As passports start running out, complaint in House committee complicates mattersComplainant tells the Public Accounts Committee that Nepal does not need an expensive security printing press, putting a hold on the procurement process.
The decision to award a contract to set up a security printing press to either a German or French firm has been further delayed after the Parliamentary Public Accounts Committee began a probe into a complaint registered at the House.
The complaint registered last week by Bijaya Mishra, an expert on printing matters, argues that Nepal does not need a security printing press and that the cost of setting up one—more than Rs 12 billion—is too high.
“Since it is a highly technical subject, we have invited two experts from the information and communication field to suggest whether Nepal needs a dedicated security printing facilities, as claimed in the complaint and if so, can it be set up within Rs 12 billion?” Rojnath Pandey, secretary at the Public Accounts Committee, told the Post. “Once we’ve discussed with the experts, we’ll call a meeting with officials from the Ministry of Communication and Information Technology.”
With the stock of passports fast depleting—and likely to reduce further now that Japan has announced that it will hire around 2,300 Nepali caregivers—any delay in taking a decision on the establishment of a security printing press could affect the distribution of new passports.
Officials at the Ministry of Foreign Affairs, which oversees the Passport Department, said that distribution facilities have expressed serious concern in the delay over the failure of the Ministry of Communication and Information Technology to take a decision regarding security printing facilities.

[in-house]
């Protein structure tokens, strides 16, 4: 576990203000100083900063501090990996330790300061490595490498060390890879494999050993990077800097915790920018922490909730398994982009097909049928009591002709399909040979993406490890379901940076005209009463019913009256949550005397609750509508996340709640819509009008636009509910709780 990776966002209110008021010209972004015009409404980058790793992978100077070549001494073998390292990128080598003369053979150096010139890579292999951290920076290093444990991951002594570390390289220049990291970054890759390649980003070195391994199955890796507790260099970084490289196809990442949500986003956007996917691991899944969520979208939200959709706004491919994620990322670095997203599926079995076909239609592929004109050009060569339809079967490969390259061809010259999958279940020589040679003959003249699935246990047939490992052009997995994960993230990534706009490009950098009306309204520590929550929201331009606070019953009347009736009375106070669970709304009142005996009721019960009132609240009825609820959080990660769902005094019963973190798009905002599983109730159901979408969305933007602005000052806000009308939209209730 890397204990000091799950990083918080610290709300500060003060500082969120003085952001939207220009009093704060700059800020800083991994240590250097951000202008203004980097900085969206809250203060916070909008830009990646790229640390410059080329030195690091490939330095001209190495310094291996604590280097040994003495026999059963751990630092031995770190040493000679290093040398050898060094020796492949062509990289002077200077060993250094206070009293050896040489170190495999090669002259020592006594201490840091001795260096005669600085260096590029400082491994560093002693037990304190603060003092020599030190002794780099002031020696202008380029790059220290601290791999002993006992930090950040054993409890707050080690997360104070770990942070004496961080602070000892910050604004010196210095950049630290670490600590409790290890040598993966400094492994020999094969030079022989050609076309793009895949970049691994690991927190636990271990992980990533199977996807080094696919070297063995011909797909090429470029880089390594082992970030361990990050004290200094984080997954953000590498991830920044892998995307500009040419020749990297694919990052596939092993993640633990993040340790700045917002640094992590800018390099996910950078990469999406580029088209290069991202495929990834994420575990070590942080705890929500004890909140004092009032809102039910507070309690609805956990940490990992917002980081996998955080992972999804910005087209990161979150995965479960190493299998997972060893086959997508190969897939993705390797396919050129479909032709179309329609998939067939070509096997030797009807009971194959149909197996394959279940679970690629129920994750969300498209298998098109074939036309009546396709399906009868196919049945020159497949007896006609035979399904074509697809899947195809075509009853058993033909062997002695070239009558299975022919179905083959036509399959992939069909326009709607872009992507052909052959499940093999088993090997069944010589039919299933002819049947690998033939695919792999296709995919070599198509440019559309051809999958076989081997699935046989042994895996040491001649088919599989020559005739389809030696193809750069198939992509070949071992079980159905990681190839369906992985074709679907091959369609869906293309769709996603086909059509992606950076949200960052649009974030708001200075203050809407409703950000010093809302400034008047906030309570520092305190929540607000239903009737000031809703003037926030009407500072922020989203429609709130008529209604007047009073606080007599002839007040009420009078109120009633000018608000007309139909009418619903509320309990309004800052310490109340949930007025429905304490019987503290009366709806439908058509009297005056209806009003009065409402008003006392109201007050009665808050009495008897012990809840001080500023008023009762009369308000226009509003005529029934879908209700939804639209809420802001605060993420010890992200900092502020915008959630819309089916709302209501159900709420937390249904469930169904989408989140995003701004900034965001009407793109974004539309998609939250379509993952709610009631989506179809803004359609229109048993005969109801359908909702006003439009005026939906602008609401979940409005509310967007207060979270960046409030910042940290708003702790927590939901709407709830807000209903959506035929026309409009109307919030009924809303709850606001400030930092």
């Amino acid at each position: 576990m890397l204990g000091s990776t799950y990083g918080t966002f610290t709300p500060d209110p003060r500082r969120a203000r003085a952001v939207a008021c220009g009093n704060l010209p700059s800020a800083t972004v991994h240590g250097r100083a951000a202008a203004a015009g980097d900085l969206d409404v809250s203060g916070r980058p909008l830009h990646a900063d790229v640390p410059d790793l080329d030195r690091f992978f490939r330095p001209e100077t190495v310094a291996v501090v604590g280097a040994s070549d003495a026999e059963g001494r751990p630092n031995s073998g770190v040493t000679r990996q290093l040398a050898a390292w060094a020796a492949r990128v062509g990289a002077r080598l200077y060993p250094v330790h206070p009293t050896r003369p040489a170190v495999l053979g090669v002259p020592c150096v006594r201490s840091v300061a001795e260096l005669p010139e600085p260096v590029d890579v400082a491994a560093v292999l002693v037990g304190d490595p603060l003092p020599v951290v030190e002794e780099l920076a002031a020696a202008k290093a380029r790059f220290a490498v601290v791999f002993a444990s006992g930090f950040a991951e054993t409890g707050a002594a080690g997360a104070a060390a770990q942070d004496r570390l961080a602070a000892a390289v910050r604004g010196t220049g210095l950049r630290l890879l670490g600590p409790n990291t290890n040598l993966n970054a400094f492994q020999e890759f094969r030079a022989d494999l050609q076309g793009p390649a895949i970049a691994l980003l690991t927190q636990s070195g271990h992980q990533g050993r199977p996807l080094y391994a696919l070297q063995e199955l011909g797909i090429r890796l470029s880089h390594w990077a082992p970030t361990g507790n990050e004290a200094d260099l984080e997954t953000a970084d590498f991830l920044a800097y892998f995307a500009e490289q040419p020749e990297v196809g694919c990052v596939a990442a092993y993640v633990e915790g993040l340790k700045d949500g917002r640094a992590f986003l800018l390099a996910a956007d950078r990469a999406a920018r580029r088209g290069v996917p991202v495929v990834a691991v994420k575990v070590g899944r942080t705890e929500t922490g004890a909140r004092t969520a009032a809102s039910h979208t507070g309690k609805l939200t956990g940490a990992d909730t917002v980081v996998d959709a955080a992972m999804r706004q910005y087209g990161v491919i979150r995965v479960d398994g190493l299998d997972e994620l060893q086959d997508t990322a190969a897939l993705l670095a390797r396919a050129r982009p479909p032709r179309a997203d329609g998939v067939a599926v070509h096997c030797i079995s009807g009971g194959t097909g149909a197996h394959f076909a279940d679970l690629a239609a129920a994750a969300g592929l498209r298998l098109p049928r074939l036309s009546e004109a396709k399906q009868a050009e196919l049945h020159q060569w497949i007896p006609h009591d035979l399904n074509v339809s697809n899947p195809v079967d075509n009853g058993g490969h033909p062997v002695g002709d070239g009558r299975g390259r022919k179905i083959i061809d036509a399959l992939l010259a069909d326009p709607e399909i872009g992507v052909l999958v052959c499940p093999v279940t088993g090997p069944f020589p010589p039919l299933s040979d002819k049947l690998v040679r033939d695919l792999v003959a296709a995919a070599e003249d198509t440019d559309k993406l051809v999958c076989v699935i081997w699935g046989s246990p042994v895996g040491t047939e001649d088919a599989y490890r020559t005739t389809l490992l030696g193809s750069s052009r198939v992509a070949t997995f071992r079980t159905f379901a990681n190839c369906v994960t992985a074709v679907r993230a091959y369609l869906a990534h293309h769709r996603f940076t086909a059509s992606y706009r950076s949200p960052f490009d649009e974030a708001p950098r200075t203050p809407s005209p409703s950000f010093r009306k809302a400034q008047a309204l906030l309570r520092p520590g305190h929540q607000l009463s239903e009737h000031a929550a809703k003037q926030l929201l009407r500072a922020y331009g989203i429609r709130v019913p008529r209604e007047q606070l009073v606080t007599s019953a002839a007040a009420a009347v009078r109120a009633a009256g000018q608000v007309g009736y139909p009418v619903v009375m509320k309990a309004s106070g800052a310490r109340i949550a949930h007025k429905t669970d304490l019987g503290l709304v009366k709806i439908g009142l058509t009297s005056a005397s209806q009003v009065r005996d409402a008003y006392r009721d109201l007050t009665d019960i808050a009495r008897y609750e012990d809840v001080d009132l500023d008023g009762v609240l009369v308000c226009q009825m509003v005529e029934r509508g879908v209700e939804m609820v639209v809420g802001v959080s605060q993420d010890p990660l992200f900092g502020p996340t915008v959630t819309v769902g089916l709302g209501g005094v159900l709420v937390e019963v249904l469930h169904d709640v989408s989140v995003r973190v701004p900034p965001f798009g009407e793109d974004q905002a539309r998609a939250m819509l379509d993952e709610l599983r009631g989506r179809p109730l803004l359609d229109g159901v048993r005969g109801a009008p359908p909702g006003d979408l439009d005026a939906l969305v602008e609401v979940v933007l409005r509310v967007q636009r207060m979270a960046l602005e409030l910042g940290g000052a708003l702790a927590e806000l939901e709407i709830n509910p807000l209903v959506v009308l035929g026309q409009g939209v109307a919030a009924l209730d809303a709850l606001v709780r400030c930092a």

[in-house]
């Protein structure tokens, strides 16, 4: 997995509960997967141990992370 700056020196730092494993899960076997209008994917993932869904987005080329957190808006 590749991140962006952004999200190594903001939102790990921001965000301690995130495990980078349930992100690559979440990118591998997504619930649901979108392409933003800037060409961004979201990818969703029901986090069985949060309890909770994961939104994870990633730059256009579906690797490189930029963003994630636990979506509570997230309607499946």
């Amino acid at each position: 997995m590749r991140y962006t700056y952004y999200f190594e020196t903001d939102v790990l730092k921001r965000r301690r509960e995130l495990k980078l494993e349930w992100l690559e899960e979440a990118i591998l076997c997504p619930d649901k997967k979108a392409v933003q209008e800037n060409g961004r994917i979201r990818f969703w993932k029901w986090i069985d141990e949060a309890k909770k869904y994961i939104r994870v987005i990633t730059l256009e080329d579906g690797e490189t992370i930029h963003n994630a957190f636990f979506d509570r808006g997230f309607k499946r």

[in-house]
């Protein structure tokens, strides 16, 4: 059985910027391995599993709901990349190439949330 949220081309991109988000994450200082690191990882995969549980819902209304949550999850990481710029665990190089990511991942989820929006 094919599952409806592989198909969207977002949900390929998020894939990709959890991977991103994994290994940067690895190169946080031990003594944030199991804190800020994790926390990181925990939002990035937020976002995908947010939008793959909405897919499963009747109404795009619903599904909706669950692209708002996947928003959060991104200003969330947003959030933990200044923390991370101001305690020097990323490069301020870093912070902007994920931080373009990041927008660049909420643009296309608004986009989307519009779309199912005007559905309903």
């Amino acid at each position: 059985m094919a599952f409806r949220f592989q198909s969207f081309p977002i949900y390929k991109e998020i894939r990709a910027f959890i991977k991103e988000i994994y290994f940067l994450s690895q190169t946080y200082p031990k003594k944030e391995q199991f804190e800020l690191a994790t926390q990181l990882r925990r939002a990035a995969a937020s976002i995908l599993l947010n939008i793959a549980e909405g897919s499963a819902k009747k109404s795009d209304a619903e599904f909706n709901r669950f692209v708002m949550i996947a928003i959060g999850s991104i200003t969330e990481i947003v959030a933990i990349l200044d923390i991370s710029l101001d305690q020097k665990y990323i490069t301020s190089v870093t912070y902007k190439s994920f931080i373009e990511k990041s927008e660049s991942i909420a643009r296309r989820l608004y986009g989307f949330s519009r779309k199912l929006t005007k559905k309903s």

A French company and a German company have both said they will set up a dedicated security printing facility within two years of signing the deal. Both companies have offered to provide one million passports in the interim if are awarded the tender.
However, two Foreign Ministry officials said that it will take at least six months before either company can begin delivering passports owing to the red tape. The existing stock of passports is only sufficient for six months at the most, they said.
A Cabinet meeting on December 23 instructed the Ministry of Communication and Information Technology to strike a government-to-government deal with the German or French company to procure instruments to set up security printing press, as per Article 85 of the Public Procurement Act.
The German and French firms have offered soft loans of 185 and 175 million euros, respectively, to the government of Nepal to set up a security printing press that will be able to print all sensitive documents like passports and official stickers, but not currency notes. Printing notes requires a high-end facility in a bullet-proof housing, which will only add to the cost.
“I have been receiving regular notes of concern from the Foreign Ministry regarding a possible shortage of passports so we are trying to resolve the issue quickly,” said Dipak Subedi, secretary at the Ministry of Communication and Information Technology. “But I don’t know when the decision will be made or who will get the tender. The decision will be made by the minister.”
According to a technical committee formed to evaluate both proposals, the German proposal compares far better than the French in terms of technical and financial strength, global outreach, and experience. The government, however, has an existing memorandum of understanding with the French government to set up a security printing facility.
A meeting of the Public Accounts Committee is scheduled for Monday to discuss the complaint and the two competing bids with the two experts.